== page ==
One of the important functions of the president
of Alberta's largest professional association is to discuss
issues with members. With that in mind, Mike Smyth, P.Eng.,
APEGGA's 84th president, will reach out regularly with topics
of interest to members through his President's Notebook, which
appears on the opposite page.
Mr. Smyth will also meet face-to-face with as many members
as possible, through a series of President's Visits to branch
functions. With his term now underway for a little more than
a month, we thought it would be a good time to introduce PEGG
readers to the person holding the highest elected office in
the professions, by way of a question-and-answer feature.
Mr. Smyth, 46, is a project engineer with Optima Engineers
and Constructors in Calgary. He brings to his APEGGA position
more than 15 years of service to the Association, including
five years on Council. Most recently, he worked on the Licensure
Task Force and the Advocacy Task Force. He's been a member
of various other APEGGA committees, including the Council
Governance Subcommittee and the Investigative Committee. He
and his wife Cindy, a teacher, have four children.
1) What excites you most about assuming the leadership
It is a genuine honour and privilege to represent our professions,
and to have the chance to give back something to the profession
that means so much to me. The most exciting thing for me is
the opportunity to meet and get to know so many people in
our professions right across Alberta.
2) Mobility continues to be an issue for APEGGA and for
its members. What advances on this front would you like to
make during your term?
APEGGA has made great strides in this area over the past
few years. Inter-provincial mobility is now a reality if you
are a member in good standing in any province in Canada. Mobility
into the U.S. is a long-term project, and we continue to aim
for a seamless border for professionals working there. Good
progress is being made, but it will take more time and effort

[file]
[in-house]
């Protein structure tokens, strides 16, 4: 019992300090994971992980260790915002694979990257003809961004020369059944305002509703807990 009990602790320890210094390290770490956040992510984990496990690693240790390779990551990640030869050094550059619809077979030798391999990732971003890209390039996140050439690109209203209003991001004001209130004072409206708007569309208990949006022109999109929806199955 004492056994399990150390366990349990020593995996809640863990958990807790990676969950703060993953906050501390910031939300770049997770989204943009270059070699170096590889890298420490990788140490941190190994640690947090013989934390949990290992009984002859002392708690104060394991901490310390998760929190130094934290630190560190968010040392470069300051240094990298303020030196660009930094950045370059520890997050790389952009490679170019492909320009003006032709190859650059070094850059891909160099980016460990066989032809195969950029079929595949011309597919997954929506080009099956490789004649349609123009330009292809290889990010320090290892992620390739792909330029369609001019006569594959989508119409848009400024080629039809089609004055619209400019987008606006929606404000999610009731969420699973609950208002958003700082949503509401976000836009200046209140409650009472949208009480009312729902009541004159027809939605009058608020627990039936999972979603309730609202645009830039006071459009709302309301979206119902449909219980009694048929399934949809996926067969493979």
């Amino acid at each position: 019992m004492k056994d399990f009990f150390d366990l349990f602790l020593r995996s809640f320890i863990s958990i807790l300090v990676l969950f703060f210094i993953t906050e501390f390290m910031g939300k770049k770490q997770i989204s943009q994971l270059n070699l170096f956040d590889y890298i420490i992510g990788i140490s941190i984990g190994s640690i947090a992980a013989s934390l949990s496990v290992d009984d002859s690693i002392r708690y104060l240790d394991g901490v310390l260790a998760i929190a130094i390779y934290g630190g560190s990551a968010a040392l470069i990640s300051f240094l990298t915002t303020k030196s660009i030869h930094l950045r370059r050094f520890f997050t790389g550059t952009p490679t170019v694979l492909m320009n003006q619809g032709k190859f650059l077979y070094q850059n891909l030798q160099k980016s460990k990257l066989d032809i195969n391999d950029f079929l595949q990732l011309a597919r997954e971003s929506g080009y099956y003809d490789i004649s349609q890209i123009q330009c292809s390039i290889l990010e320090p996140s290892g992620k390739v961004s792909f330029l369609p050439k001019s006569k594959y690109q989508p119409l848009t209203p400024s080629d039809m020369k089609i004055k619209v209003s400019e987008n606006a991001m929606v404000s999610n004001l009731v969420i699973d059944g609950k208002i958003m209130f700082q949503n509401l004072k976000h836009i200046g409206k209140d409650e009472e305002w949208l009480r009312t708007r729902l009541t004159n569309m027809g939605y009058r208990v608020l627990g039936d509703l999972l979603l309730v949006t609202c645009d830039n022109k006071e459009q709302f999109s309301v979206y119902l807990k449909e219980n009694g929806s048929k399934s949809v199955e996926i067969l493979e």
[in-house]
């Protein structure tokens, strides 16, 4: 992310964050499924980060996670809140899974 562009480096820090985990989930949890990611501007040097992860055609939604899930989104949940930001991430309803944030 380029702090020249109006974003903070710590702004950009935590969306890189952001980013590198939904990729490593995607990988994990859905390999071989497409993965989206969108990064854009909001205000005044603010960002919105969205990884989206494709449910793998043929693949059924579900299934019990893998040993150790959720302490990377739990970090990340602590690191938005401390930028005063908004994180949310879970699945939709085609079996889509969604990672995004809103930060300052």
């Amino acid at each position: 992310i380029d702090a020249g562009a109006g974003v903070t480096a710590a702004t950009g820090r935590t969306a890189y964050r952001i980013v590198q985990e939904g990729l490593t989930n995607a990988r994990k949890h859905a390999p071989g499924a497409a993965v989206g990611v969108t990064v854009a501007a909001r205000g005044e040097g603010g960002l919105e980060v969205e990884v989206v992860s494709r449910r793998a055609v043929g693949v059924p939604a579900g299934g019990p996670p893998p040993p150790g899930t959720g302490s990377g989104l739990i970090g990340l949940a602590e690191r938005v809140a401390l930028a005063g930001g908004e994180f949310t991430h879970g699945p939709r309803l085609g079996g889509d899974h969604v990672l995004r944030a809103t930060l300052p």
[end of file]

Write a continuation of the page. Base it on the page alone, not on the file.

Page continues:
to see tangible results.
3) Is there a single major issue or challenge of critical
importance in 2003-2004?
The question of the year is "Do we need to be more inclusive?"
The answer to this question at an APEGGA strategy session
in Kananaskis just a few weeks ago was a resounding "Yes!"
We will begin to focus on how APEGGA might tackle this major
initiative at our first Council meeting in June.
4) What are the main challenges facing individual APEGGA
professionals, on the job, and how do you see APEGGA addressing
Many of the on the job challenges I face are of the self-imposed
type that I set for myself, and I expect that is the same
for most professionals. We love challenges! Most of us are
very well equipped in the technical areas, but could benefit
from improving some of the soft skills that are required to
succeed in the working world. APEGGA provides opportunities
to develop these skills through the CPD (Continuing Professional
Development) program, and also through volunteer opportunities
on numerous committees.
5) What kind of perspective do your career and personal
background bring to the presidency?
As a practicing, hands on, technical engineer for more than
20 years, I bring a real world perspective to this job. My
interests have always been wide and varied, but over the past
five years have diverged from a focus on the technical engineering
aspects into the areas of communications, people issues, team
dynamics and public policy. Serving as your president is a
tremendous opportunity that will allow me to apply all of
these skills and interests.
6) How did you become interested and involved in APEGGA,
and what has that involvement done for you personally and
In the mid-1980s when I embarked on a career in consulting,
there was much to learn in the areas of business, people,
tax law, and the technical aspects of the profession. The
factors that concerned me the most were those of professionalism
and ethics, things that most of us are not taught in school.
A friend suggested that it would be wise to volunteer with
APEGGA in order to learn more about this. Aside from choosing
this profession, volunteering with APEGGA is one of the best
things I have done in my career. My APEGGA experience over
the past 15 years has had a tremendous impact in my personal
and professional development.
7) Are there any APEGGA or other mentors you'd like to
mention? How did they help get you to where you are today?
I've been very fortunate to have been positively influenced
by many people in my career, too many in fact to mention them
all. APEGGA Director of Special Projects Stewart McIntosh,
P.Eng., has provided support and encouragement over the years,
as he has done for many others, and I owe him a lot. Past
presidents such as Tony Howard, P.Eng., Darrel Danyluk, P.Eng.,
Sue Evison, P.Eng., Ron Tenove, P.Eng., and Dale Miller, P.Eng.,
have helped me in many ways and have become good friends.
Without doubt the best mentor I will ever have is an honorary
member of APEGGA, Bob McTague, president of Optima Engineers.
My daily interaction with Bob continues to be a valuable source
of information and inspiration.